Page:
As a software architect with a specific focus on SecDevOps, I want to design my applications with security in mind, rather than as an afterthought.

Unfortunately, especially in Italy, most companies don’t take security seriously, as CommitStrip.com below emphasizes:

Security too expensive? Try a hack.
Security too expensive? Try a hack.

But we want to do projects in the right way, so in our Software Development Life Cycle (better known by its acronym SDLC) we have to put security to the left, adding security-oriented activities to the development process.

This is called the Security Development Lifecycle, or SDL (sometimes SSDLC).

With SDL we can avoid all (or almost all) security problems, from simple buffer overflows to the more complex man in the middle attacks.

There are many frameworks/methodologies from Microsoft, BSIMM, SAFECode, NIST, OWASP, which can help us to use security as the starting point for designing better software solutions.

Each of these frameworks has their own guides, tools, activities and practices structured in a certain way, while the phases in general are Training, Requirements, Design, Implementation, Validation/Verification, Release and Response/Maintenance.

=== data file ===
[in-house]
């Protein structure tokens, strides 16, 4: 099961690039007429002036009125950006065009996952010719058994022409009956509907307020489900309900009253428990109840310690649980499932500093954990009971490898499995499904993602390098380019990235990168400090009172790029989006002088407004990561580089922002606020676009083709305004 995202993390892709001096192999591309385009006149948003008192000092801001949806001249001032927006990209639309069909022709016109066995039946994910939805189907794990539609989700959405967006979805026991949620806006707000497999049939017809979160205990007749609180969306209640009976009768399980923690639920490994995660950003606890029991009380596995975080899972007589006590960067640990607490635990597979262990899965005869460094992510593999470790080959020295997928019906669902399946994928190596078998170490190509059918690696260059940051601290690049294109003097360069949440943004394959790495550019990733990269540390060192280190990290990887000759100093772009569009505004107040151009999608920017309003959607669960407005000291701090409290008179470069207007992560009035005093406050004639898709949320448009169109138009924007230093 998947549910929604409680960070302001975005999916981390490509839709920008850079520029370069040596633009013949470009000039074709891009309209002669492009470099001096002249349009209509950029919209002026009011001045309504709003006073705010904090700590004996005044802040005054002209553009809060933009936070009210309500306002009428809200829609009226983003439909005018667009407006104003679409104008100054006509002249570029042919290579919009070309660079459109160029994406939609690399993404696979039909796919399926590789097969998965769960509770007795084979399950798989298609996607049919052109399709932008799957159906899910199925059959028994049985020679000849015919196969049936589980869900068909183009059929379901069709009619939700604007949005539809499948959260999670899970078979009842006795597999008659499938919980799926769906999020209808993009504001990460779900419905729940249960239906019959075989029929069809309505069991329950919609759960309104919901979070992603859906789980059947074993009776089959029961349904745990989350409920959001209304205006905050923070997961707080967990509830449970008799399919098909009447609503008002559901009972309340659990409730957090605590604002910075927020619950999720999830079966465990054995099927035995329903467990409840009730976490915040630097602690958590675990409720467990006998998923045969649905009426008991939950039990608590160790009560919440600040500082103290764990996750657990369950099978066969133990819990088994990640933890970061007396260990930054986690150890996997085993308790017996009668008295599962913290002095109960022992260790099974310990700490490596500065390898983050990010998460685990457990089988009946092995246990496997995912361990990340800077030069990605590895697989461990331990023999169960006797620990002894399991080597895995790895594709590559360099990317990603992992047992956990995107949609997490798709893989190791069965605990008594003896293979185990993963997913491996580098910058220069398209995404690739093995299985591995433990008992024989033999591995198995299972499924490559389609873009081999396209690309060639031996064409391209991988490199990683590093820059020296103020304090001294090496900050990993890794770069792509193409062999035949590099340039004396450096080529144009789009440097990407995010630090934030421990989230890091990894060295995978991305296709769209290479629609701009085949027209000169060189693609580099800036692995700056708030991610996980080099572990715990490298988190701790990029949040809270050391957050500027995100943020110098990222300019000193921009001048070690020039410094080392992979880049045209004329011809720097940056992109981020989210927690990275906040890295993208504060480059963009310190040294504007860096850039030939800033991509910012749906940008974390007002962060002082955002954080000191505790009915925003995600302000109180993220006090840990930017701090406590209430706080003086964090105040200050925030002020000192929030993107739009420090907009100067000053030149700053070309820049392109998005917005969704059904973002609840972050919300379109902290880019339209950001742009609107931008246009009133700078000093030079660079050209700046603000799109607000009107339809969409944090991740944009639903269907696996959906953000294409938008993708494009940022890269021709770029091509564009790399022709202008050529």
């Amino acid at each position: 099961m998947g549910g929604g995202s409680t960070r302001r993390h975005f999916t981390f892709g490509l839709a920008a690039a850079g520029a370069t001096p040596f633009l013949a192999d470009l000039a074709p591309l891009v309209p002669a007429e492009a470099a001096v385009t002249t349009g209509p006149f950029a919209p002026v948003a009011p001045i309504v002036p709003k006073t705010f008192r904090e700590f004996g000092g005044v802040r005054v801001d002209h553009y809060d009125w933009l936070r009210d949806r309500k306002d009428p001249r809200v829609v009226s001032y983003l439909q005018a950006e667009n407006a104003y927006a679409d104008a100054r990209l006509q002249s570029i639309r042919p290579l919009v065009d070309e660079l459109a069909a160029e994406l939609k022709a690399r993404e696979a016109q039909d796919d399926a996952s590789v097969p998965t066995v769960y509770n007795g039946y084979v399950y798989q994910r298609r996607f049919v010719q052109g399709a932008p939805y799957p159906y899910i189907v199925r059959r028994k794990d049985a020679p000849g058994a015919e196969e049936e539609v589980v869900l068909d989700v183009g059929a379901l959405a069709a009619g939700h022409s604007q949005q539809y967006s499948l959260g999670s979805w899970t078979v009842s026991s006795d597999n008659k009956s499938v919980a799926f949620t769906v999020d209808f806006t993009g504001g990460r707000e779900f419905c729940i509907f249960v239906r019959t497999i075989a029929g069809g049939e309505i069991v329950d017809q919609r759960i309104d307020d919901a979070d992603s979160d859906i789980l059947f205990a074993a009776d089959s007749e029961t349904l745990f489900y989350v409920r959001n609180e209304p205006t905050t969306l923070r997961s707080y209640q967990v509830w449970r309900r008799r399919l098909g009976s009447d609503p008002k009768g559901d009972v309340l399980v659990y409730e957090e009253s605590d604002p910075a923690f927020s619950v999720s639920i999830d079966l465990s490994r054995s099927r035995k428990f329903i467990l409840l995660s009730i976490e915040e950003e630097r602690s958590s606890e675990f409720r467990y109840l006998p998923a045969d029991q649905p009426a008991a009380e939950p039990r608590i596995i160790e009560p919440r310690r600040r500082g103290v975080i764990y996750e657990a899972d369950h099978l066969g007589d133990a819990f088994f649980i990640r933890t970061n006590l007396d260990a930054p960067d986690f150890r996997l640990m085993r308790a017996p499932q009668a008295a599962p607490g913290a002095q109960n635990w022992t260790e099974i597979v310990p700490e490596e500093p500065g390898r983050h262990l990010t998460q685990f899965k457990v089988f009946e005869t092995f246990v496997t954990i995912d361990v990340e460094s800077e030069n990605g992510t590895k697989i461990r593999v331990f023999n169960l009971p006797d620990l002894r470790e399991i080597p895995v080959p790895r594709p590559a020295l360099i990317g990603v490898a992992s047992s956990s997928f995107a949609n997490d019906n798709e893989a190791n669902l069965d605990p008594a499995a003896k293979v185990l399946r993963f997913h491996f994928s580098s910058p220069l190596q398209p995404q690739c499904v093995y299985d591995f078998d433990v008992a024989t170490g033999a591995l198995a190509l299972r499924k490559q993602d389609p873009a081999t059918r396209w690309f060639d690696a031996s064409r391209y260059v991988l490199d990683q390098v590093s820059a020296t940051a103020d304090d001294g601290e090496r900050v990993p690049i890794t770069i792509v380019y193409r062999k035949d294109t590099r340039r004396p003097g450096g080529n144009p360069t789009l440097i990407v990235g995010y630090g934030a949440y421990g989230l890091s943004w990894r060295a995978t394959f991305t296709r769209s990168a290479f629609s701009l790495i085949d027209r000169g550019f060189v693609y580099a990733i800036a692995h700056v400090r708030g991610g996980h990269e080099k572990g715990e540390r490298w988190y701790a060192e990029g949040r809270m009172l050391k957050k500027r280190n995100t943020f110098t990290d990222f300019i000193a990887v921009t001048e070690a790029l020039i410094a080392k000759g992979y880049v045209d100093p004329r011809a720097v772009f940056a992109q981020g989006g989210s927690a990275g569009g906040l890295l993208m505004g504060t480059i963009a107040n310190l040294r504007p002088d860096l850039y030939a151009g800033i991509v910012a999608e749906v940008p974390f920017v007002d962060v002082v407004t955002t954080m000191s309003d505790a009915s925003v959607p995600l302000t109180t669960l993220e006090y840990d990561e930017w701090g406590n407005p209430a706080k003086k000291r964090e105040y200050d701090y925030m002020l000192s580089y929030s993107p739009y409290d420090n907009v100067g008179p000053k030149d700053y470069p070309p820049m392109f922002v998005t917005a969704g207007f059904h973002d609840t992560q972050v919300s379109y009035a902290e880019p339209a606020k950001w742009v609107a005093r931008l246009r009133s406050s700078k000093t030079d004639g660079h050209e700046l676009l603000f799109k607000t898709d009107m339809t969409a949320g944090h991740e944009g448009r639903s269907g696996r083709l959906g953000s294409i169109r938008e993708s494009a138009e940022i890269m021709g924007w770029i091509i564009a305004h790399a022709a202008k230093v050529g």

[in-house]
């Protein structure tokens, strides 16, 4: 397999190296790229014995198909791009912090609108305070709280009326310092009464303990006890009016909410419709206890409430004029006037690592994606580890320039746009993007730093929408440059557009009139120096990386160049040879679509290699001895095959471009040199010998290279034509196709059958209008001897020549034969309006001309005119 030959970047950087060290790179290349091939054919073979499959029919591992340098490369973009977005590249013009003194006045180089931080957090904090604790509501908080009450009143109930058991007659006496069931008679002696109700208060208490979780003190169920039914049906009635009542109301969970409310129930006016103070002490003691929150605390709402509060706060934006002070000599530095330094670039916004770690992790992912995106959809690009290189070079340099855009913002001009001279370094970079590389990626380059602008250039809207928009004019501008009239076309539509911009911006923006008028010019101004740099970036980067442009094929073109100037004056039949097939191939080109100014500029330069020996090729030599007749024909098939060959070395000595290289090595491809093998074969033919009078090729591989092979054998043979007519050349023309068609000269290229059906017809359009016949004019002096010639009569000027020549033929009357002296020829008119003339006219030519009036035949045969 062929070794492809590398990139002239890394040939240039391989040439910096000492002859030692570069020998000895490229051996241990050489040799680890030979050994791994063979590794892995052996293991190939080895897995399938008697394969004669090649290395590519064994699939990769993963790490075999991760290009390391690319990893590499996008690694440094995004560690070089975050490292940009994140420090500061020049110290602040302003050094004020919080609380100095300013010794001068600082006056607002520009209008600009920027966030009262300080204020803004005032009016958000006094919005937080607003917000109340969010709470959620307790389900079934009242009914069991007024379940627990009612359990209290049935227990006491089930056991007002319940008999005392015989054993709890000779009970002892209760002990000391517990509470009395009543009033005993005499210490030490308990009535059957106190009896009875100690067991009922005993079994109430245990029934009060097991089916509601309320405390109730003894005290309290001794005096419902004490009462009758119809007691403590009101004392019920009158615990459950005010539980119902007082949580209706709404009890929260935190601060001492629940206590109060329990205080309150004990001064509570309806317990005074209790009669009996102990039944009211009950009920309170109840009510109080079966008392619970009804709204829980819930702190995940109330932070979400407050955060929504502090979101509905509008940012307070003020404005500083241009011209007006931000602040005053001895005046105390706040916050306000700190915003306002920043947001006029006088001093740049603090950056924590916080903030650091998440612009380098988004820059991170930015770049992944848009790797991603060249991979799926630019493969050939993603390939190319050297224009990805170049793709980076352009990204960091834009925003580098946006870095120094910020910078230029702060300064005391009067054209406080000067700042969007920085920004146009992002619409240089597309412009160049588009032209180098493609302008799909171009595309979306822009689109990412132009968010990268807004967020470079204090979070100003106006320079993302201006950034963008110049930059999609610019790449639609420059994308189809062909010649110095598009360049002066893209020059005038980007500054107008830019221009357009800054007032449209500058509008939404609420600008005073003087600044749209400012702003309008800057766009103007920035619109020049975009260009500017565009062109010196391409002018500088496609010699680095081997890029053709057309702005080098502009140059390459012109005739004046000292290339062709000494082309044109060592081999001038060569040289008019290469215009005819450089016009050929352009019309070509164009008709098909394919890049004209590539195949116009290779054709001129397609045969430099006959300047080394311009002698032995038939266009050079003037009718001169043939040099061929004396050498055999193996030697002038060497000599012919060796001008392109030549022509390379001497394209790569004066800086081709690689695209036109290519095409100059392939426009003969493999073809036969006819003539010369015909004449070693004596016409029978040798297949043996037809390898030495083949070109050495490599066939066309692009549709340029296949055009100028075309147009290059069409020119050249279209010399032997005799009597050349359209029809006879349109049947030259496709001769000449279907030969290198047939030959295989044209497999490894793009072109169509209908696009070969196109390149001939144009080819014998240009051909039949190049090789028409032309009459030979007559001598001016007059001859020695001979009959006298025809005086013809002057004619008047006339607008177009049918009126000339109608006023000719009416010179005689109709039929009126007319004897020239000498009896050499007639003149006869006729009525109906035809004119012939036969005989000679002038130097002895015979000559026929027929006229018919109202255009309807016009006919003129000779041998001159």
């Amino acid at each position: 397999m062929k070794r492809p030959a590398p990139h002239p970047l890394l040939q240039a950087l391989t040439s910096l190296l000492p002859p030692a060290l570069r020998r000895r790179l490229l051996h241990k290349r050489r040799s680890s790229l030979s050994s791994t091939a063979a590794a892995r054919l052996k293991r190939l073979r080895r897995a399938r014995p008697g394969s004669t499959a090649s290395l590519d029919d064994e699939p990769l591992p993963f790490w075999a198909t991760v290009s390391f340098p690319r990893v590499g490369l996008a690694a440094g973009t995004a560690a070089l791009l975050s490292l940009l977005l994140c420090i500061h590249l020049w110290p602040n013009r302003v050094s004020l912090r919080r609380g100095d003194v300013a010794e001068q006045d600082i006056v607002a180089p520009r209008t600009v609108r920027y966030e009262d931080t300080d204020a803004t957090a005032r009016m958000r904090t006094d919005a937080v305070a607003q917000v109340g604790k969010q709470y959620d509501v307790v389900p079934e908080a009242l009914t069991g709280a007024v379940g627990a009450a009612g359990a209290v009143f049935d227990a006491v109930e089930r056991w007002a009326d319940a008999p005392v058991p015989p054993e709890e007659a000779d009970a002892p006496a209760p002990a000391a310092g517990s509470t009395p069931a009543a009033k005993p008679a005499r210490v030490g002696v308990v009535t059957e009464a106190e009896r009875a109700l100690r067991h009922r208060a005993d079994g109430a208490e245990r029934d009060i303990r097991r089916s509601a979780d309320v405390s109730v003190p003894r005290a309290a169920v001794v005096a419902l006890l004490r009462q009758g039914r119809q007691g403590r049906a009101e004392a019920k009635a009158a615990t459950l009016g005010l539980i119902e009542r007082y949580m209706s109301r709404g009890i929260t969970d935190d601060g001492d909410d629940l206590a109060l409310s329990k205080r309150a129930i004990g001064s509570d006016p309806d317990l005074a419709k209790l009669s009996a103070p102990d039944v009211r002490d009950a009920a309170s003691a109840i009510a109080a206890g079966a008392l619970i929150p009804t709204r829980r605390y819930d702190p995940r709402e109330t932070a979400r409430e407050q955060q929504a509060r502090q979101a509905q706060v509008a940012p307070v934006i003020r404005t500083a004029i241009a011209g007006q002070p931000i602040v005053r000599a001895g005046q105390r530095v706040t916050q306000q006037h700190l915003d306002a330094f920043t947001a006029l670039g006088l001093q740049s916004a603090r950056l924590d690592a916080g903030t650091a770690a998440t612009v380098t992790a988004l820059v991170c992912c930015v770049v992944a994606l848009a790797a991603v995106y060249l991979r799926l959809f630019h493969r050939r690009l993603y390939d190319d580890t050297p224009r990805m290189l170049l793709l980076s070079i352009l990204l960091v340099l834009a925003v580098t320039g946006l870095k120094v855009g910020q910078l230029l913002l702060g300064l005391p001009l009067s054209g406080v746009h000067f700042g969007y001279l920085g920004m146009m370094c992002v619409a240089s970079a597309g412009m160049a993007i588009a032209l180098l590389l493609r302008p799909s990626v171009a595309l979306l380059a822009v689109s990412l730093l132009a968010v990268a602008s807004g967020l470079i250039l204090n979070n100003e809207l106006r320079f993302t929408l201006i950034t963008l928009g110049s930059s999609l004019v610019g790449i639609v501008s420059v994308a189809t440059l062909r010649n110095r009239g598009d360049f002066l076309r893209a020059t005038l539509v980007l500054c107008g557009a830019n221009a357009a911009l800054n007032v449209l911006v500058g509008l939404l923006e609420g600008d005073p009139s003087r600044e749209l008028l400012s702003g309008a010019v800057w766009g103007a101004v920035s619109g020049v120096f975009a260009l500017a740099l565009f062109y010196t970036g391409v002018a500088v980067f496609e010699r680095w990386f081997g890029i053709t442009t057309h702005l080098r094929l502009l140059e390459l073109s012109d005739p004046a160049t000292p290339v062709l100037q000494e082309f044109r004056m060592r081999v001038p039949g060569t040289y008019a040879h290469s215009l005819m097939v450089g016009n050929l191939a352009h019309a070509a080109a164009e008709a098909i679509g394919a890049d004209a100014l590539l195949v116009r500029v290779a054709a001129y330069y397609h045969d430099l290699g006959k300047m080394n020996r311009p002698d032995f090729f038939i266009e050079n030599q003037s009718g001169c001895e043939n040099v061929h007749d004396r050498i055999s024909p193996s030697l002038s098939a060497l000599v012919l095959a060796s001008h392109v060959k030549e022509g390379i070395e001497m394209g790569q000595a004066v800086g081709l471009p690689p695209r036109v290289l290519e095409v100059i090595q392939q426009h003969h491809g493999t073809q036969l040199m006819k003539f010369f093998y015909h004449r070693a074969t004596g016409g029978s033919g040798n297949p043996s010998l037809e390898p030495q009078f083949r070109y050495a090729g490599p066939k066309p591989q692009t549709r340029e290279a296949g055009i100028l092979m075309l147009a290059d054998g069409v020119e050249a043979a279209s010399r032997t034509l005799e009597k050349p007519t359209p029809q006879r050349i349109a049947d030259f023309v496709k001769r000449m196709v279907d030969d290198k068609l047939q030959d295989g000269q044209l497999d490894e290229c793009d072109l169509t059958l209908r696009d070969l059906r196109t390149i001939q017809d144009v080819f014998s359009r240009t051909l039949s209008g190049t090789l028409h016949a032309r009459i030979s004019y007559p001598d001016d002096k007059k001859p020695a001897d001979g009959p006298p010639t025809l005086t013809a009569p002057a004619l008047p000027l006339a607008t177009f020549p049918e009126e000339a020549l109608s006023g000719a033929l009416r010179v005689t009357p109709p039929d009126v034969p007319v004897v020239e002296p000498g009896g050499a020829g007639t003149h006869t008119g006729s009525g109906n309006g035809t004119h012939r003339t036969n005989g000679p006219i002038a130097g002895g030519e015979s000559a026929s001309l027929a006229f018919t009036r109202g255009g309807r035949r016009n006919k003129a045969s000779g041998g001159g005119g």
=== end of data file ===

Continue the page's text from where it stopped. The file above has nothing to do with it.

Obviously, nobody is forced to use these frameworks as they are, for example many companies modify some activities or phases according to their needs, but I advise you to evaluate the hypothesis of using this type of approach in your software development life cycle, even in small projects.

As developers, we have an obligation to create safe environments, as well as secure our existing environments, for the sake of everyone.

If you have been in software development for a while, you will be familiar with the scenario in the above cartoon, but by starting with security in your development, that scenario can be avoided.

If you are a developer and acutely aware of the lack of security audits around your software, start thinking about how to use security as a starting point in your development cycle, it will save you a lot of stress later.